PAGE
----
I have often criticised Huawei in the past for building a business model of doing stuff that other premium brands do but for a little cheaper. Huawei's products often look and feel like the ones sold by their big-ticket rivals, but the company throws in some extra features, improved specs, or something along the line. Hence, getting excited about new Huawei launches is not always easy.
I'm fairly certain Huawei's top brass don't make decisions based on my reviews, but it's safe to say that the new Huawei FreeBuds 5 is a complete departure from that approach. While the Huawei FreeBuds 4 look somewhat similar to Apple's AirPods Pro, the latest FreeBuds iteration has nothing to do with the Apple AirPods Pro 2. No, the new flagship Huawei FreeBuds 5 open-fit earbuds feature a brand-speaking new seamless curve design, an open-ear sound profile and more.
Is it time for everyone to get excited over Huawei's headphones? Is it worth getting the FreeBuds 5 if you already have the FreeBuds 4? How does the FreeBuds 5 compare to Apple's top dog earbuds? Let's find out!
[First reviewed Aug 2023]
Huawei FreeBuds 5 review: price and availability
Huawei announced the FreeBuds 5 in April 2023, and the headphones are available to buy in the UK and Europe via Huawei and third-party retailers such as Amazon for a recommended retail price of £140/ €159 (approx. $178/ AU$ 273). US and AU price and availability TBC. The buds are available in three colourways, Silver, Ceramic White and Coral Orange. I tested the Silver variety.
Huawei FreeBuds 5 review: specification
- Type: open-ear true wireless earbuds
- Battery life: 5 hours plus another 25 hours in the charging case (ANC off); 3.5 hours plus another 16.5 hours in the charging case (ANC on)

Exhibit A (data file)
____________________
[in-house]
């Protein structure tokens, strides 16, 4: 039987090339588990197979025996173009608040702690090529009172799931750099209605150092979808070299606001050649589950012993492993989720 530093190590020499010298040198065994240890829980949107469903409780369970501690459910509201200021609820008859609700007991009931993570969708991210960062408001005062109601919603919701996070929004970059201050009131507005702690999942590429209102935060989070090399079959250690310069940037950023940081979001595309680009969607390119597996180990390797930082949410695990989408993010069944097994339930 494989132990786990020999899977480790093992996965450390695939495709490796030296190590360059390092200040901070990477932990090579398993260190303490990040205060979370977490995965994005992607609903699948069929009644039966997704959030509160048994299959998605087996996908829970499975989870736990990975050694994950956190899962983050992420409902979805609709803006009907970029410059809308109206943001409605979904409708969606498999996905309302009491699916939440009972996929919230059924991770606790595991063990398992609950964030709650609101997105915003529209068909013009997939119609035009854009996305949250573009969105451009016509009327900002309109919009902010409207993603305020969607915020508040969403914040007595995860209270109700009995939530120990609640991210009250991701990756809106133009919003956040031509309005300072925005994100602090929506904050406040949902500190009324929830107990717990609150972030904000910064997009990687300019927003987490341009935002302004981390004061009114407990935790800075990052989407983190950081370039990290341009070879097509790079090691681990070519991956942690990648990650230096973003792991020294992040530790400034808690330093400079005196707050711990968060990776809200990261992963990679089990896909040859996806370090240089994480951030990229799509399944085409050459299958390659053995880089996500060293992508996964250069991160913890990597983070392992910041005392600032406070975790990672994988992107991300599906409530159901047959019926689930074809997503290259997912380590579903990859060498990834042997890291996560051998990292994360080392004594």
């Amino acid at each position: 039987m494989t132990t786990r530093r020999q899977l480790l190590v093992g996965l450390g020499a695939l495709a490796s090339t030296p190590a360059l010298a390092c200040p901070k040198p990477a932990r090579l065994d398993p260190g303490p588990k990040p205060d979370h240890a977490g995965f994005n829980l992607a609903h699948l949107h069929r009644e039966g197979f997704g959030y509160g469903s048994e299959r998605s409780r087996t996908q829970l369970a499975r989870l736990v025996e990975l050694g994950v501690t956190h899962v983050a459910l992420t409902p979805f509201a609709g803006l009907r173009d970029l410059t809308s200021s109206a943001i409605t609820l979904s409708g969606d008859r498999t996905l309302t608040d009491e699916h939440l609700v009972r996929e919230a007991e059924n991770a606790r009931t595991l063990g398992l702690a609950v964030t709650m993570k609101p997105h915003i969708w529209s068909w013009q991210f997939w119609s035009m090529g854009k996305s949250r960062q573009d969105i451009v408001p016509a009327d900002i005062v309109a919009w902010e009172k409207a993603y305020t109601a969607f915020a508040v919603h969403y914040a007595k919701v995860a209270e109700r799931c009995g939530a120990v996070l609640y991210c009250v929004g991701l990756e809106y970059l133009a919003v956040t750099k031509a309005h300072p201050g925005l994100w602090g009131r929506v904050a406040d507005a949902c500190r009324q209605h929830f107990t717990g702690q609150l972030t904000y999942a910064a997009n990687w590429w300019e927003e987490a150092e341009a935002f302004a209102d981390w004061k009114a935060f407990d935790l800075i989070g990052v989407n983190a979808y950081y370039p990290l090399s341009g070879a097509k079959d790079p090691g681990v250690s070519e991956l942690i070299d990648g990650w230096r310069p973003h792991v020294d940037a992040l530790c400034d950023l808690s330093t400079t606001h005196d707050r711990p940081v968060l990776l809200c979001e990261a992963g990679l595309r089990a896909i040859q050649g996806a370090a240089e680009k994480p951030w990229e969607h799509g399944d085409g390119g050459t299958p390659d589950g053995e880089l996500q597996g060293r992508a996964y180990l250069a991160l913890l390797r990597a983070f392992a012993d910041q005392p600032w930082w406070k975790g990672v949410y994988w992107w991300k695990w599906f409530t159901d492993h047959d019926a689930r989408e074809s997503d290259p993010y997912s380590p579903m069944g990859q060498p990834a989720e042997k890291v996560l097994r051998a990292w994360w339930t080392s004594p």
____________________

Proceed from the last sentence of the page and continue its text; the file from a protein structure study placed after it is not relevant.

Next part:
- Charging: 20 mins using the charging case
- Speaker: 11 mm dual-magnetic dynamic driver unit with a frequency response range of 16 Hz to 40 kHz
- Connectivity: Bluetooth 5.2
- Water rating: IP54 dust- and splash-resistance
Huawei FreeBuds 5 review: design and build quality
The Huawei FreeBuds 5 have a futuristic droplet-shaped design, which is said to be the result of 'tens of thousands' of ergonomic simulations and hundreds of optimisations. The company claims that the droplet-shaped design provides a larger contact area between the earbuds and the ears, reducing strain. Furthermore, the arc-shaped stem was designed to distribute the pressure evenly when tapping an earbud.
This all sounds dandy if you ask me. Indeed, the Huawei FreeBuds 5 are some of the most comfortable headphones I tested, thanks to the fact that you don't have to jam them in your ears, which is usually the case with ANC buds to ensure a decent level of passive noise cancellation. Touch interactions work pretty well, too, although they are somewhat limited to three (start/stop, volume up/down and toggling ANC).
I found the FreeBuds 5 comfortable to wear when working on the computer, but as soon as I started moving around, the buds began to move around in my ears a bit too much for my liking. They have no ear or wing tips, so you very much rely on the buds sitting perfectly in your ears, which is most likely the case with some people, but not with me.
I appreciate every ear is different, but I did feel that the shape of the Huawei FreeBuds 5 is more of an aesthetic choice than an ergonomic one. The thin silicone cover that can be wrapped around the buds didn't make an awful lot of difference, either. I feel the headphones would sit better in the ears if the stem were slimmer, even if the lower end of the buds stayed bulbous. Which, again, feels unnecessary, but I could live with that.
Another grief of mine is the shiny surface of the Huawei FreeBuds 5. It's a grease magnet, making the buds look less pristine after just one use. Ears aren't pretty places to store things in, and the silver FreeBuds 5 didn't help hide the sad truth that neither our ears nor hands are clean as a whistle, if you know what I mean. A matte colour or a less shiny finish would do a better job.
Huawei FreeBuds 5 review: audio performance
As you may know, headphones are just tiny speakers strapped to your head, so it doesn't matter how comfortable any earbuds are unless they sound good. The Huawei FreeBuds 5 offer decent specs in this department, with bass turbo technology which produces bass tones that drop as low as 16 Hz.